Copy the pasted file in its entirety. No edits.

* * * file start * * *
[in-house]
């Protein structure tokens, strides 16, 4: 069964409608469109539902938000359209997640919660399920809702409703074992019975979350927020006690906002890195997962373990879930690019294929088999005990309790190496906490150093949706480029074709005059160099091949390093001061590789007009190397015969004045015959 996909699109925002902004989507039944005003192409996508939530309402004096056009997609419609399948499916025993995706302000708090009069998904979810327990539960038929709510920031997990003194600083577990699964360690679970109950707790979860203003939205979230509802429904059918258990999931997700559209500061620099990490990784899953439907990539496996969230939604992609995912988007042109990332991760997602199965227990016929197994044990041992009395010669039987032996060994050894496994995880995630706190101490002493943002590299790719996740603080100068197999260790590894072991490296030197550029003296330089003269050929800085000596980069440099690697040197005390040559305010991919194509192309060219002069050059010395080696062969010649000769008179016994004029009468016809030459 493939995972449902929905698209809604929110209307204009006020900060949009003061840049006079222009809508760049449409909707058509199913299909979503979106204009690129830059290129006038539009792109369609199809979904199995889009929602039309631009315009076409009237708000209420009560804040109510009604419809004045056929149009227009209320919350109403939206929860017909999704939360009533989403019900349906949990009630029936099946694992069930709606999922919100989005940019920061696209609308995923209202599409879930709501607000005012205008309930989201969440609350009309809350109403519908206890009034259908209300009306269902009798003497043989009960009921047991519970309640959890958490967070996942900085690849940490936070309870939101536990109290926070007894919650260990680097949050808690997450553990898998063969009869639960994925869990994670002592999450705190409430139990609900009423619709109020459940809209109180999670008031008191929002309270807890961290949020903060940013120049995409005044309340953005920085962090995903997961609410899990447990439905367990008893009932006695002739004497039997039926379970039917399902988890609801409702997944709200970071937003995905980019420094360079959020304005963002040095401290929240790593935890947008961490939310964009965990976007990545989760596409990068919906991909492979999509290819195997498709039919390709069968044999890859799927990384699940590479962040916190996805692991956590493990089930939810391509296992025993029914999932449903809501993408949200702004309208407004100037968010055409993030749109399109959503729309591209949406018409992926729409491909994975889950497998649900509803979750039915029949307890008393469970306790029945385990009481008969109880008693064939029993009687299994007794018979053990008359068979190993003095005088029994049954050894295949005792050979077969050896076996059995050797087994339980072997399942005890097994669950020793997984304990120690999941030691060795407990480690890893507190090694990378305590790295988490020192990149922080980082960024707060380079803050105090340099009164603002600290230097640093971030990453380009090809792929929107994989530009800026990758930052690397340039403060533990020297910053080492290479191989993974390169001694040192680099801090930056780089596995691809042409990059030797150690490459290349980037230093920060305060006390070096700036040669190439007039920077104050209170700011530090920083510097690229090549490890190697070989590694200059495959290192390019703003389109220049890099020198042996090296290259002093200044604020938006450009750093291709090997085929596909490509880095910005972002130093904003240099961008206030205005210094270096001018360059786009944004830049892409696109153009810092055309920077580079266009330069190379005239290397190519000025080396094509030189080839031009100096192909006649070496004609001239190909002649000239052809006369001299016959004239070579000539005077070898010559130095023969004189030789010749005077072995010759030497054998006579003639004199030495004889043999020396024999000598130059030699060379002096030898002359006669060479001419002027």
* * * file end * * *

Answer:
[in-house]
């Protein structure tokens, strides 16, 4: 069964409608469109539902938000359209997640919660399920809702409703074992019975979350927020006690906002890195997962373990879930690019294929088999005990309790190496906490150093949706480029074709005059160099091949390093001061590789007009190397015969004045015959 996909699109925002902004989507039944005003192409996508939530309402004096056009997609419609399948499916025993995706302000708090009069998904979810327990539960038929709510920031997990003194600083577990699964360690679970109950707790979860203003939205979230509802429904059918258990999931997700559209500061620099990490990784899953439907990539496996969230939604992609995912988007042109990332991760997602199965227990016929197994044990041992009395010669039987032996060994050894496994995880995630706190101490002493943002590299790719996740603080100068197999260790590894072991490296030197550029003296330089003269050929800085000596980069440099690697040197005390040559305010991919194509192309060219002069050059010395080696062969010649000769008179016994004029009468016809030459 493939995972449902929905698209809604929110209307204009006020900060949009003061840049006079222009809508760049449409909707058509199913299909979503979106204009690129830059290129006038539009792109369609199809979904199995889009929602039309631009315009076409009237708000209420009560804040109510009604419809004045056929149009227009209320919350109403939206929860017909999704939360009533989403019900349906949990009630029936099946694992069930709606999922919100989005940019920061696209609308995923209202599409879930709501607000005012205008309930989201969440609350009309809350109403519908206890009034259908209300009306269902009798003497043989009960009921047991519970309640959890958490967070996942900085690849940490936070309870939101536990109290926070007894919650260990680097949050808690997450553990898998063969009869639960994925869990994670002592999450705190409430139990609900009423619709109020459940809209109180999670008031008191929002309270807890961290949020903060940013120049995409005044309340953005920085962090995903997961609410899990447990439905367990008893009932006695002739004497039997039926379970039917399902988890609801409702997944709200970071937003995905980019420094360079959020304005963002040095401290929240790593935890947008961490939310964009965990976007990545989760596409990068919906991909492979999509290819195997498709039919390709069968044999890859799927990384699940590479962040916190996805692991956590493990089930939810391509296992025993029914999932449903809501993408949200702004309208407004100037968010055409993030749109399109959503729309591209949406018409992926729409491909994975889950497998649900509803979750039915029949307890008393469970306790029945385990009481008969109880008693064939029993009687299994007794018979053990008359068979190993003095005088029994049954050894295949005792050979077969050896076996059995050797087994339980072997399942005890097994669950020793997984304990120690999941030691060795407990480690890893507190090694990378305590790295988490020192990149922080980082960024707060380079803050105090340099009164603002600290230097640093971030990453380009090809792929929107994989530009800026990758930052690397340039403060533990020297910053080492290479191989993974390169001694040192680099801090930056780089596995691809042409990059030797150690490459290349980037230093920060305060006390070096700036040669190439007039920077104050209170700011530090920083510097690229090549490890190697070989590694200059495959290192390019703003389109220049890099020198042996090296290259002093200044604020938006450009750093291709090997085929596909490509880095910005972002130093904003240099961008206030205005210094270096001018360059786009944004830049892409696109153009810092055309920077580079266009330069190379005239290397190519000025080396094509030189080839031009100096192909006649070496004609001239190909002649000239052809006369001299016959004239070579000539005077070898010559130095023969004189030789010749005077072995010759030497054998006579003639004199030495004889043999020396024999000598130059030699060379002096030898002359006669060479001419002027």